1911 Encyclopædia Britannica/Nikopol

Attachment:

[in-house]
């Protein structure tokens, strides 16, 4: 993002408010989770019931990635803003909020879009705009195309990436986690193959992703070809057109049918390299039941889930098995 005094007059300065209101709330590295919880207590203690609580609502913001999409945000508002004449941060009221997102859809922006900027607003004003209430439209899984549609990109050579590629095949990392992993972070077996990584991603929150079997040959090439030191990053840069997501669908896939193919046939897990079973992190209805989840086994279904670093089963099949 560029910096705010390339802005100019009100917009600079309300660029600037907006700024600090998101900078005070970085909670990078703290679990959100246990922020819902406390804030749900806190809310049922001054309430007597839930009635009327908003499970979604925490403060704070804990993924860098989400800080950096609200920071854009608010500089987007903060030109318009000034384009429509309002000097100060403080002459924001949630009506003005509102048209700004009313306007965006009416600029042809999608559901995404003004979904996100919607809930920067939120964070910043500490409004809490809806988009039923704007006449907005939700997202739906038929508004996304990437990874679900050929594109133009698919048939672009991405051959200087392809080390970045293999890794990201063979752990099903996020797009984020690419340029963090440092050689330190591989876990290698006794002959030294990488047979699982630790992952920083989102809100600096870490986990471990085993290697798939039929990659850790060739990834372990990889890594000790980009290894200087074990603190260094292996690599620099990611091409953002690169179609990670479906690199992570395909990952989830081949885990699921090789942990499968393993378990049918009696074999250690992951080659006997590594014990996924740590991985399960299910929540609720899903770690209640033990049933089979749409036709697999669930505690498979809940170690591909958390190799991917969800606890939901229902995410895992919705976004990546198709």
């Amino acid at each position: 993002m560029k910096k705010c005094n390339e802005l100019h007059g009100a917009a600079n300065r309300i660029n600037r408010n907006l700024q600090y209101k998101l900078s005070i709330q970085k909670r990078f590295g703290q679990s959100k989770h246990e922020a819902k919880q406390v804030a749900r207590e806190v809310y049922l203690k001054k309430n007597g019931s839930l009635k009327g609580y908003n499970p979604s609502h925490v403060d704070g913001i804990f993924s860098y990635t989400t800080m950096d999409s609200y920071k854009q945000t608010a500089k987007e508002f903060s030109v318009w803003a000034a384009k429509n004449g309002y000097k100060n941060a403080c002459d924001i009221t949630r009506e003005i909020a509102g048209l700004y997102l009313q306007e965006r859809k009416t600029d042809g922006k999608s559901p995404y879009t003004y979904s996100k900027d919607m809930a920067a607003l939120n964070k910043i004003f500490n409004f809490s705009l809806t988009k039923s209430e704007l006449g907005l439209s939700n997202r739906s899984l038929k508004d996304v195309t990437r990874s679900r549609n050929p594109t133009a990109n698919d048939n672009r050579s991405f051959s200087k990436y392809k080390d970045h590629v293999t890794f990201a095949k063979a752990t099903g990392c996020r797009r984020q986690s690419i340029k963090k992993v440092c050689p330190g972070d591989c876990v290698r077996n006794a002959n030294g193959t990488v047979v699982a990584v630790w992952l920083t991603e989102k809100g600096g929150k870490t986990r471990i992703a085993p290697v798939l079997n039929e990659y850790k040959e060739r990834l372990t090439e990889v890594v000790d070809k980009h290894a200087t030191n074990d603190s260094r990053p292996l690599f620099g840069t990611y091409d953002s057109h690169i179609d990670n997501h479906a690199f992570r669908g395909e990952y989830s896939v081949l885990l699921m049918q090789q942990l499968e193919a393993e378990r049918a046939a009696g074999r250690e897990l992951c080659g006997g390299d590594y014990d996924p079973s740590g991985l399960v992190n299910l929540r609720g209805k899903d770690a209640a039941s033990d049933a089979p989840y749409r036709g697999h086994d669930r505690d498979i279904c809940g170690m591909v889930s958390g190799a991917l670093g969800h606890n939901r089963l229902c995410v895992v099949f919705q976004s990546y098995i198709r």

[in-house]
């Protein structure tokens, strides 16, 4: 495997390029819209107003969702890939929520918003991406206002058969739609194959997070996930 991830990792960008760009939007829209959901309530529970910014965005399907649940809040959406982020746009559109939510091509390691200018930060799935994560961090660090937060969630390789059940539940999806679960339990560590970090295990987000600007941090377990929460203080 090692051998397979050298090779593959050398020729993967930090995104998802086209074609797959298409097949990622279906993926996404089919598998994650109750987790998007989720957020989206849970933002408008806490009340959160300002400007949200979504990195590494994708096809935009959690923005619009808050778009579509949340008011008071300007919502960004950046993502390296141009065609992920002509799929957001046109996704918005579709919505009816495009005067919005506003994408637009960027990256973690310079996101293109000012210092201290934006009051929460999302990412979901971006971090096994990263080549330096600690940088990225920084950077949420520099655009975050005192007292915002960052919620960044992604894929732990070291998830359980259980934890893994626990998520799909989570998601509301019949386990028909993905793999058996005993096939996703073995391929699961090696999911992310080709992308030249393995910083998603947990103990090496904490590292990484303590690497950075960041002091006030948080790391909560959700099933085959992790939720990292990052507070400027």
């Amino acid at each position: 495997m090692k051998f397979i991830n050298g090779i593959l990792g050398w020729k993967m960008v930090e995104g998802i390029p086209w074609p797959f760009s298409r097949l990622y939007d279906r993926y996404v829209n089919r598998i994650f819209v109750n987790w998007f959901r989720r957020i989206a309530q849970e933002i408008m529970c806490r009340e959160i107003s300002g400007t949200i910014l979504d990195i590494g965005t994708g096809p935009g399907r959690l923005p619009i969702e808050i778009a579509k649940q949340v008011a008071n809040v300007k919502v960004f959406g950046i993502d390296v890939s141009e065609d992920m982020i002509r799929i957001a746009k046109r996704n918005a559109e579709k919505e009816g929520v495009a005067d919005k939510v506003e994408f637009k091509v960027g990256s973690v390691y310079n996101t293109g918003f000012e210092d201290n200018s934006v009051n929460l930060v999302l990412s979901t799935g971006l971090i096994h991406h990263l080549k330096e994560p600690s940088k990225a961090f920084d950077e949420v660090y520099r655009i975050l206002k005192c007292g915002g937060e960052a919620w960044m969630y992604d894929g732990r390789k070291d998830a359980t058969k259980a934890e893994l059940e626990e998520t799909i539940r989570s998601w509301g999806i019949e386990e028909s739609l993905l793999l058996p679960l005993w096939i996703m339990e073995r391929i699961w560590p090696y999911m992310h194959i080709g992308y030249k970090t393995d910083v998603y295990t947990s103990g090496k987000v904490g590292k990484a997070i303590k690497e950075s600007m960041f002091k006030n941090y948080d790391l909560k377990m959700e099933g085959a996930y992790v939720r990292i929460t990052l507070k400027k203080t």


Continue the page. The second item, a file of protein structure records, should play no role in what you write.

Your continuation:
NIKOPOL, a town of Russia, in the government of Ekaterinoslav, on the right bank of the Dnieper, 70 m. S.S.W. of the town of Ekaterinoslav. It was formerly called Nikitin Rog, and occupies an elongated peninsula between two arms of the Dnieper at a point where its banks are low and marshy, and has been for centuries one of the places where the middle Dnieper can most conveniently be crossed. Its inhabitants, 21,282 in 1900, are Little Russians, Jews and Mennonites, who carry on agriculture and shipbuilding. The old secha, or fortified camp of the Zaporogian Cossacks, brilliantly described in N. V. Gogol's novel Taras Bulba (1834), was situated a little higher up the river. Numbers of graves in the vicinity recall the battles which were fought for the possession of this important strategic point. One of them, close to the town, contained, along with other Scythian antiquities, the well-known precious vase representing the capture of wild horses. Even now Nikopol, which is situated on the highway from Ekaterinoslav to Kherson, is the point where the “salt-highway” of the Chumaks (Little Russian salt-carriers) to the Crimea crosses the Dnieper. Nikopol is, further, one of the chief places on the lower Dnieper for the export of corn, linseed, hemp and wool.